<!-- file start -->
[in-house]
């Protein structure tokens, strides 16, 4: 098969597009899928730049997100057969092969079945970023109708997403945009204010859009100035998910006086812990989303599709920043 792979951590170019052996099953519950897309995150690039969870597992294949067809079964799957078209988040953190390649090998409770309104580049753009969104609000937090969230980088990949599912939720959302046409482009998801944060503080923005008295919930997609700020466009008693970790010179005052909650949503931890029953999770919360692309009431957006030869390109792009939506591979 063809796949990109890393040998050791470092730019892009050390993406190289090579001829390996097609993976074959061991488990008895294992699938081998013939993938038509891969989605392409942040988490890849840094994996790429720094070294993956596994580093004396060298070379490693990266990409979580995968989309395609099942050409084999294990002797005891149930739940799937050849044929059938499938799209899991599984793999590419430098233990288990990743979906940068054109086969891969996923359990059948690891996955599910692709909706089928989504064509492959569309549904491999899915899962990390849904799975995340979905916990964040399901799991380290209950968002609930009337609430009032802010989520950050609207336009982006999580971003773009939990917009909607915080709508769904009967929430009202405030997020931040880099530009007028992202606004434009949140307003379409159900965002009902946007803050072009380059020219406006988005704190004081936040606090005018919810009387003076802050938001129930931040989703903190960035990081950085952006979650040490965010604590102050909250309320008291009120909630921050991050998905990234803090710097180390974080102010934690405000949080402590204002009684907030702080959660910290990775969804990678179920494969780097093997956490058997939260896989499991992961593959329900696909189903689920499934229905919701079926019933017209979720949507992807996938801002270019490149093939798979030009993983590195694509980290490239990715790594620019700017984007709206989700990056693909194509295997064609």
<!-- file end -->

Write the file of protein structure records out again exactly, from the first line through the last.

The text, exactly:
[in-house]
């Protein structure tokens, strides 16, 4: 098969597009899928730049997100057969092969079945970023109708997403945009204010859009100035998910006086812990989303599709920043 792979951590170019052996099953519950897309995150690039969870597992294949067809079964799957078209988040953190390649090998409770309104580049753009969104609000937090969230980088990949599912939720959302046409482009998801944060503080923005008295919930997609700020466009008693970790010179005052909650949503931890029953999770919360692309009431957006030869390109792009939506591979 063809796949990109890393040998050791470092730019892009050390993406190289090579001829390996097609993976074959061991488990008895294992699938081998013939993938038509891969989605392409942040988490890849840094994996790429720094070294993956596994580093004396060298070379490693990266990409979580995968989309395609099942050409084999294990002797005891149930739940799937050849044929059938499938799209899991599984793999590419430098233990288990990743979906940068054109086969891969996923359990059948690891996955599910692709909706089928989504064509492959569309549904491999899915899962990390849904799975995340979905916990964040399901799991380290209950968002609930009337609430009032802010989520950050609207336009982006999580971003773009939990917009909607915080709508769904009967929430009202405030997020931040880099530009007028992202606004434009949140307003379409159900965002009902946007803050072009380059020219406006988005704190004081936040606090005018919810009387003076802050938001129930931040989703903190960035990081950085952006979650040490965010604590102050909250309320008291009120909630921050991050998905990234803090710097180390974080102010934690405000949080402590204002009684907030702080959660910290990775969804990678179920494969780097093997956490058997939260896989499991992961593959329900696909189903689920499934229905919701079926019933017209979720949507992807996938801002270019490149093939798979030009993983590195694509980290490239990715790594620019700017984007709206989700990056693909194509295997064609």